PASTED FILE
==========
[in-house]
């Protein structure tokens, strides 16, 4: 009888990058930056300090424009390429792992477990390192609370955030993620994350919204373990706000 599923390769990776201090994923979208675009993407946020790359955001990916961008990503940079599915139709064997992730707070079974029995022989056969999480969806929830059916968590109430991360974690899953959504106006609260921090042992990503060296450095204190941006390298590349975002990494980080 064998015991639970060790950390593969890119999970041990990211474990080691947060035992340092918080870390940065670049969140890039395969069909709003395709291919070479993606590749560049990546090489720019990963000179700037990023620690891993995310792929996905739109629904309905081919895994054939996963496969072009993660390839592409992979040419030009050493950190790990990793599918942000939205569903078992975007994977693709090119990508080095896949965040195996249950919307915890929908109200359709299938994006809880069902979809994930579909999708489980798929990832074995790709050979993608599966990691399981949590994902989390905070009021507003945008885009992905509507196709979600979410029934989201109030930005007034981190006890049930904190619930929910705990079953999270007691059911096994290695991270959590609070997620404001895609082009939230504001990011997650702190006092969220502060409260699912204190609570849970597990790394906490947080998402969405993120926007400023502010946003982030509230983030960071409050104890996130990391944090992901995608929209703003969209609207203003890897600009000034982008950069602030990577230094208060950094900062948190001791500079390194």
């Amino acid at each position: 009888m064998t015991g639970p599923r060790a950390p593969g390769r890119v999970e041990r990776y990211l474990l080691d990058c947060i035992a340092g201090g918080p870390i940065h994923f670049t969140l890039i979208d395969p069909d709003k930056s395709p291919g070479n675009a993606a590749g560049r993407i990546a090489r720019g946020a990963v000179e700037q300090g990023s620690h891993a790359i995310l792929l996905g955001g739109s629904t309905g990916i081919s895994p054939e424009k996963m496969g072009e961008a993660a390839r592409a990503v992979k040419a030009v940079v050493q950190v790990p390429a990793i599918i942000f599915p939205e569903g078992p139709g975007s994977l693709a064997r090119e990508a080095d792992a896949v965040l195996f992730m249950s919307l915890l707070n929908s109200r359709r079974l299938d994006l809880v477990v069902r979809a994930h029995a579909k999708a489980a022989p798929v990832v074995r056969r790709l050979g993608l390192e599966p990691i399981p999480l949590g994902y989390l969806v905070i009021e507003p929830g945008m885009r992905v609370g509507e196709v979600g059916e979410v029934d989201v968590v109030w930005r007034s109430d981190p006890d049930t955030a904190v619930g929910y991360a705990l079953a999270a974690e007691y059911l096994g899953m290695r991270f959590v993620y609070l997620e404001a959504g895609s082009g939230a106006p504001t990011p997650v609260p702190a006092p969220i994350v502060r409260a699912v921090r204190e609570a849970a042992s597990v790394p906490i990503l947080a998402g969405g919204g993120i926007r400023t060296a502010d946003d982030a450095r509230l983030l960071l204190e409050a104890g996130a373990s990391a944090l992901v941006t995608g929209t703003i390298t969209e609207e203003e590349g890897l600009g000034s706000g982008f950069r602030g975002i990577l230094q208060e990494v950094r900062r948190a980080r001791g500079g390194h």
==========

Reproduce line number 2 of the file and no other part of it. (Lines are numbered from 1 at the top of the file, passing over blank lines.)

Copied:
């Protein structure tokens, strides 16, 4: 009888990058930056300090424009390429792992477990390192609370955030993620994350919204373990706000 599923390769990776201090994923979208675009993407946020790359955001990916961008990503940079599915139709064997992730707070079974029995022989056969999480969806929830059916968590109430991360974690899953959504106006609260921090042992990503060296450095204190941006390298590349975002990494980080 064998015991639970060790950390593969890119999970041990990211474990080691947060035992340092918080870390940065670049969140890039395969069909709003395709291919070479993606590749560049990546090489720019990963000179700037990023620690891993995310792929996905739109629904309905081919895994054939996963496969072009993660390839592409992979040419030009050493950190790990990793599918942000939205569903078992975007994977693709090119990508080095896949965040195996249950919307915890929908109200359709299938994006809880069902979809994930579909999708489980798929990832074995790709050979993608599966990691399981949590994902989390905070009021507003945008885009992905509507196709979600979410029934989201109030930005007034981190006890049930904190619930929910705990079953999270007691059911096994290695991270959590609070997620404001895609082009939230504001990011997650702190006092969220502060409260699912204190609570849970597990790394906490947080998402969405993120926007400023502010946003982030509230983030960071409050104890996130990391944090992901995608929209703003969209609207203003890897600009000034982008950069602030990577230094208060950094900062948190001791500079390194």